Edited by
Gad Barzilai
University of Washington, USA

The Veiled Alliance: Law and Religion

Intimate relations between law and religion have been constituted and constantly transformed throughout history. According to natural religious law – a law driven from a faith in God or in divine forces – morality and legality are embedded in religion. Sacred law formulates a space for human choices and judicial discretion in the articulation of a celestial divine order. Such a natural religious prism of law – prominent in the writings of theological thinkers in different religions such as St Augustine, Thomas Aquinas and Maimonides – has not only been a normative indicator of a good faith and a virtuous behaviour, but also the absolute criterion for obedience and disobedience to human-made law. Thus, St Augustine has been a very influential religious thinker over Western thought. His religious concept of De Civitate Dei has generated a religious normative model for the perfection of human society and expectations that political power in the ‘City of God’ should be legitimated through a religious faith. His model has influenced a diversity of philosophers and scholars, including Enlightenment andcontemporary philosophers.

Spurred by post-medieval science and the rationalization of law as science, natural law, as distinct from what has remained as religious natural law, has been secularized, particularly since the fourteenth century ad. In a gradual process, which was imprinted, inter alia, by the sixteenth-century Copernican revolution, followed by such rationalizations of faith as in seventeenth-century Descartes and Kant’s philosophies of the eighteenth century, religious ethics and religious law were reproduced based on human consciousness and rationality. While the importance of religious faith was regenerated as part of human experience, questions revolving around the existence of God were marked as unique and separated from the routinely rational endeavours of humanity. Hence, human law and religion were distinguished from one  another. Whichever human legal categories we construct, they are signifcantly a matter of our own morality and consciousness. The partial divorce of law from religious dicta and its construction as an ‘autonomous’ professional feld have framed law as a ruling setting. Accordingly, a concept of divine sovereignty, an earthly sacred religious ruling authority, was replaced by a concept of the secular state’s sovereignty. Especially during the seventeenth century and onwards, the latter was imagined as an aggregation of individual wills embedded in contractual metaphorical relations. Although religious institutions could have been separated from the state through various institutional arrangements, which may signifcantly vary from one country to another, religious identities and virtues of religious faith have remained cemented in state law and its legal ideology. Hence, an additional reasoning underlying this volume is that any understanding of modern law should deconstruct an imagined separation between religion and modern state law.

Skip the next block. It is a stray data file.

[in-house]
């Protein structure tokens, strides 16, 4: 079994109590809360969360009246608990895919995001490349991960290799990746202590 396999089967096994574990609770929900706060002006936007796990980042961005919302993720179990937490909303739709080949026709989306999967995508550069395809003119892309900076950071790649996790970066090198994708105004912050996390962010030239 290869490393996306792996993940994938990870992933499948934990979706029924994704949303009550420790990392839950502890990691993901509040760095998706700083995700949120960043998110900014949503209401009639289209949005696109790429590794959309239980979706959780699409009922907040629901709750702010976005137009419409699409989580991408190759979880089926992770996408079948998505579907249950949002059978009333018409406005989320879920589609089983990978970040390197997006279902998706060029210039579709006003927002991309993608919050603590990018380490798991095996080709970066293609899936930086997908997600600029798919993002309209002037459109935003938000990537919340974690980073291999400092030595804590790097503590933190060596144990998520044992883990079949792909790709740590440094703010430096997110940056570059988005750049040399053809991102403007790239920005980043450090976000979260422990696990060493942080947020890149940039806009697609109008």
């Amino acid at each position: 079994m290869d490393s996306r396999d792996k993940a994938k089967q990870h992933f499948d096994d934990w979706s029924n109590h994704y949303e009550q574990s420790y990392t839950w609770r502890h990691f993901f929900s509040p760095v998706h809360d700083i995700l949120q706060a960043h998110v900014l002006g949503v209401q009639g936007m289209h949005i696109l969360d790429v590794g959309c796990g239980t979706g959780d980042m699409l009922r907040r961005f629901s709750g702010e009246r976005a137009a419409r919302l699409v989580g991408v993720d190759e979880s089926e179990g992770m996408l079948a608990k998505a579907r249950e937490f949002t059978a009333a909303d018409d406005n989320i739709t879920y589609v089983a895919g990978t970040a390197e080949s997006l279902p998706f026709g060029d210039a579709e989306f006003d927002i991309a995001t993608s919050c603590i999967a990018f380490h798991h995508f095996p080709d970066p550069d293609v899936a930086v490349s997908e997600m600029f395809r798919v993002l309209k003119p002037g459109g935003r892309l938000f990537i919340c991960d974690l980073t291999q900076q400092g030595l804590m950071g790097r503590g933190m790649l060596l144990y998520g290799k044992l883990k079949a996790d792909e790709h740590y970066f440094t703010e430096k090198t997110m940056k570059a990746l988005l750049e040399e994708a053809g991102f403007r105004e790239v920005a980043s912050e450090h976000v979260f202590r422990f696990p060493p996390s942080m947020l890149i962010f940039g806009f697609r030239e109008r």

These genealogical facets of religion in law and law in religion that have been expounded above are not progressively ordered in a linear historicity of teleological modernity. Rather, they are complementary in any historical period, despite some signifcant variance in the intimacies of law, religion and power in various historical periods. Yet, clearly religion has been a certain noteworthy source of human rights.